Things You Need To Know About The Anthem Data Breach Settlement
Background About the Lawsuit
Around July 2015, Anthem Blue Cross Blue Shield Inc. was hit with a class-action lawsuit because of a data breach that the company allegedly failed to properly protect itself from, according to allegations.
Kathryn Leniski sued Anthem Inc. in California, and she said federal agencies informed the company to make sure their customer data and other high-value information are properly protected. Leniski relates Anthem did nothing despite the warnings.
If sold to the black market, a single medical record can sell up to $250, credit card info with their social security number can go for cents on the dollar.
For the past five years, over 29 million people have gone through 740 health care data breaches, according to statistics from the U.S. Department of Health and Human Services.
Further allegations relating to the plaintiff’s personal data stolen from the company through the data breach were used to complete a 2014 tax return under her name and to collect a refund check.
But despite what happened, Anthem took so much time to inform her of the problem.
Anthem should have been aware of the security risk as a data breach happened earlier with WellPoint, another health care company. WellPoint had to pay the Department of Health and Human Services $1.7 million in penalties as they failed to protect their customer’s information.
The lawsuit also listed the costs the plaintiff has to face just to get her identity back and to guard herself against cyber theft. But as her personally identifiable information is in someone else’s hands, it poses a significant risk for her, as people may use it for fraud throughout the rest of her life.
As Anthem Inc. is a healthcare company, they will need to handle highly confidential information of current and old customers along with employee details. According to the lawsuit, they are mandated to protect them from unwanted disclosure and theft.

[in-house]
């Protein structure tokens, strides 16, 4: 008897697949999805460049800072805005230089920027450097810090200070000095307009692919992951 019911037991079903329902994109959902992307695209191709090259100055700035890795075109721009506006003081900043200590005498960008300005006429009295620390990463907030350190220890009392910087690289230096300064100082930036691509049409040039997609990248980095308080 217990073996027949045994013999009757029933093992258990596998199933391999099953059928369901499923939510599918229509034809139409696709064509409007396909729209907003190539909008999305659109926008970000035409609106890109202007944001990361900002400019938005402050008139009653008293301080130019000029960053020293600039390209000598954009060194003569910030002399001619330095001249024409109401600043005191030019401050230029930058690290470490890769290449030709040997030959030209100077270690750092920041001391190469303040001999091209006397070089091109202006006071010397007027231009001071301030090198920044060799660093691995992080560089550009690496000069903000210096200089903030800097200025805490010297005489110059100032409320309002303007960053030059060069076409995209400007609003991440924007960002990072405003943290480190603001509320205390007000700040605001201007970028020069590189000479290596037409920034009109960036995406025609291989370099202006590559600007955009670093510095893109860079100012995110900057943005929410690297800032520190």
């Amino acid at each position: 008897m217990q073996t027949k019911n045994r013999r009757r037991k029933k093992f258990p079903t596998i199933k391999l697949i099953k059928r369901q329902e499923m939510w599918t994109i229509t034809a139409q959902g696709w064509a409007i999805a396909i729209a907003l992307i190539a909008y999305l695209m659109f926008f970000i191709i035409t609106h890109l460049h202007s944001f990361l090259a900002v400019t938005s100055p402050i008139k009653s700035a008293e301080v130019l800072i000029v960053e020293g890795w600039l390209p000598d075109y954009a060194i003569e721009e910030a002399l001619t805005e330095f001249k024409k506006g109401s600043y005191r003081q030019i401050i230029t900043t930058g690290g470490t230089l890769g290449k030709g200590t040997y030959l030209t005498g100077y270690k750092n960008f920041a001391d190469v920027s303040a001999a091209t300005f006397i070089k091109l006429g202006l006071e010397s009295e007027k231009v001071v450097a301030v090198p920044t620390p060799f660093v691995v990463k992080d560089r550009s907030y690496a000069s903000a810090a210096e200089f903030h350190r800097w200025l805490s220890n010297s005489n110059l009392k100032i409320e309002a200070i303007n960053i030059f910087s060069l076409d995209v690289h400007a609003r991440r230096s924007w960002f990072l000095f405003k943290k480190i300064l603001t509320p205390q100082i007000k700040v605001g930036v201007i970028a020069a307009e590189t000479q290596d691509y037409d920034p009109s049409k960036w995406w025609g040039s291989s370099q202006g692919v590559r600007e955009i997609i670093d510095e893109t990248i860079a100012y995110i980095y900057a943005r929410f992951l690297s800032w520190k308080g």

The plaintiff also claimed that since the data breach involved SSN and birth dates, skilled people can use them to open credit.
Anthem admitted that they did not encrypt the information while it was saved after the data breach happened.
Details About the Anthem Data Breach MDL Settlement
Anthem and other health benefits companies have agreed to shell out $115 million to resolve a lawsuit that started from a data breach announced in February 2015.
The companies did not admit that they’ve done anything wrong, but settling the lawsuit was the best option to avoid the burden and additional costs of ongoing litigation.
Along with the class action settlement, Anthem has also agreed to do a revamp of its business practices to upgrade the security of the customer’s personal details that were in its databases.
The $115 million settlement will be used to pay for out-of-pocket losses that the class members went through, along with the credit monitoring services to protect them from further damages.
The class members might get up to $10,000 for out-of-pocket expenses or up to $36 for the class members who have had credit monitoring services they want to keep for a year.
They can also receive the following benefits:
- Free credit monitoring services
- Free fraud resolution
- Up to $10,000 reimbursement for out-of-pocket costs
What will be considered for reimbursement involves the following out-of-pocket losses incurred after January 2015:
- Fees paid for credit monitoring services